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Clinical Practice and Research with Users of Ayahuasca - An Amazonian Hallucinogenic Sacrament


This panel brings together interdisciplinary expertise in treating and researching Ayahuasca users. The panel will discuss some of the ways Ayahuasca is becoming increasingly relevant to healthcare practice. After introducing the cultural and clinical phenomena of non-traditional Ayahuasca use, we will briefly review safety research on Ayahuasca in experimental and naturalistic contexts, focusing on issues relevant to psychotherapy practice with Ayahuasca users. With reference to the emerging medical and behavioral science literature on Ayahuasca's psychological safety, clinical efficacy, and underlying mechanisms, this discussion will lead to a list of suggestions for clinicians supporting one-time or recurring Ayahuasca users and promote competencies for medical and mental health clinicians serving this growing population. Special focus will also be paid to the emerging neuroscience of Ayahuasca, as well as the cultural context of non-traditional use that may impact case conceptualization and treatment planning.

Adam Snider, MA, (panel moderator) is a Clinical Health Psychology PsyD student at CSPP, LA. Adam was founder and chair of the Complimentary and Alternative Practices in Psychology (CAPP) club (Fall 2013 – Spring 2014, faculty advisor Cristina Magalhaes, Ph.D.). CAPP hosted several guest speaker/practitioners to CSPP, LA.  His dissertation research and community involvement relate to the integration of diverse mental health paradigms with psychotherapy practice.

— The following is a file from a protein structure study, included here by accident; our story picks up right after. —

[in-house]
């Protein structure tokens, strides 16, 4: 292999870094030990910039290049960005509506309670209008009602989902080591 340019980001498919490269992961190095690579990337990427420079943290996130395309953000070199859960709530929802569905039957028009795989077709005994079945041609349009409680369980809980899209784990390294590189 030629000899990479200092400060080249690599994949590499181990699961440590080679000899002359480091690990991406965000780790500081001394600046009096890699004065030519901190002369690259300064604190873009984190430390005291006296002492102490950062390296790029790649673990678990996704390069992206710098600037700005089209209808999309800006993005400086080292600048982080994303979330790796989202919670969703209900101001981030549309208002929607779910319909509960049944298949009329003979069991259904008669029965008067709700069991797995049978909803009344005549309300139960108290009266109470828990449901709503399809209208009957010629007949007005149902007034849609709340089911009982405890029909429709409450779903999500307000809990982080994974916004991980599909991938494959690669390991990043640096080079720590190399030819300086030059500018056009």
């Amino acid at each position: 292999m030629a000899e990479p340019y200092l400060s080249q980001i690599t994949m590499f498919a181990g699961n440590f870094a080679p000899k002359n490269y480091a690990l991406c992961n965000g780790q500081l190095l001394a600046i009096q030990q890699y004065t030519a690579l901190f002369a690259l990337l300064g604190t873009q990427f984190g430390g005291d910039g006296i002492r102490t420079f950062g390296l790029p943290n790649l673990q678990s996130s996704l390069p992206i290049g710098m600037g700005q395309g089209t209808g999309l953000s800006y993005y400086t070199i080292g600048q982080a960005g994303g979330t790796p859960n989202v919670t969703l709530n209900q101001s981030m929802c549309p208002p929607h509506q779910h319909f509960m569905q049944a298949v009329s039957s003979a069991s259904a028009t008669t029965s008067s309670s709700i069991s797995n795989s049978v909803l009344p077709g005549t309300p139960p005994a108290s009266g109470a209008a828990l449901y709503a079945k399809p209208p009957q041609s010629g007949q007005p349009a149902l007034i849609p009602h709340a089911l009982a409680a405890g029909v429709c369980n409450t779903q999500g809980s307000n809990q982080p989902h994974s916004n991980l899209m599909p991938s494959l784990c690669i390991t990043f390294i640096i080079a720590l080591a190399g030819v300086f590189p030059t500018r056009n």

Omid Naim, MD, is an integrative medicine psychiatrist practicing in Los Angeles. His background is in community psychiatry and currently practices in the emerging field of Integrative Medicine. In 2009, he was one of five psychiatrists in the nation to be awarded the National Alliance for the Mentally Ill (NAMI) Exemplary Psychiatrist Award. He has studied with Dr. Andrew Weil at the University of Arizona Center for Integrative Medicine and has given numerous presentations in the community on topics of integrative care.

Vicki Kraft, Licensed MFT is a Los Angeles based therapist who has extensive familiarity with the Santo Daime Church of Oregon and their legally protected use of ayahuasca. The Santo Daime Church has legal protection in Oregon and in California. She has experience providing clinical services to users of ayahuasca and has given several presentations about the Santo Daime community. Her clinical specialties include treatment of anxiety, depression, PTSD, sexual abuse, Imago Relationship Therapy, childhood trauma, and group facilitation. Her theoretical orientation integrates Psychodynamic, Mindfulness-based, Cognitive-Behavioral Therapy (CBT), Brief Therapy, and Post-modern approaches.

Brad Adams, PhD is a researcher at Harbor UCLA Medical Center and the David Geffen School of Medicine at UCLA. Dr. Adams has extensive clinical experience and training as a psychotherapist, teaching experience, presentation experience, and has published several articles in medical fields. Dr. Adams is an expert on medical and psychological research of various psychedelics.  In a study currently taking place in Peru, Dr. Adams is researching a sample of ayahuasca users from the U.S.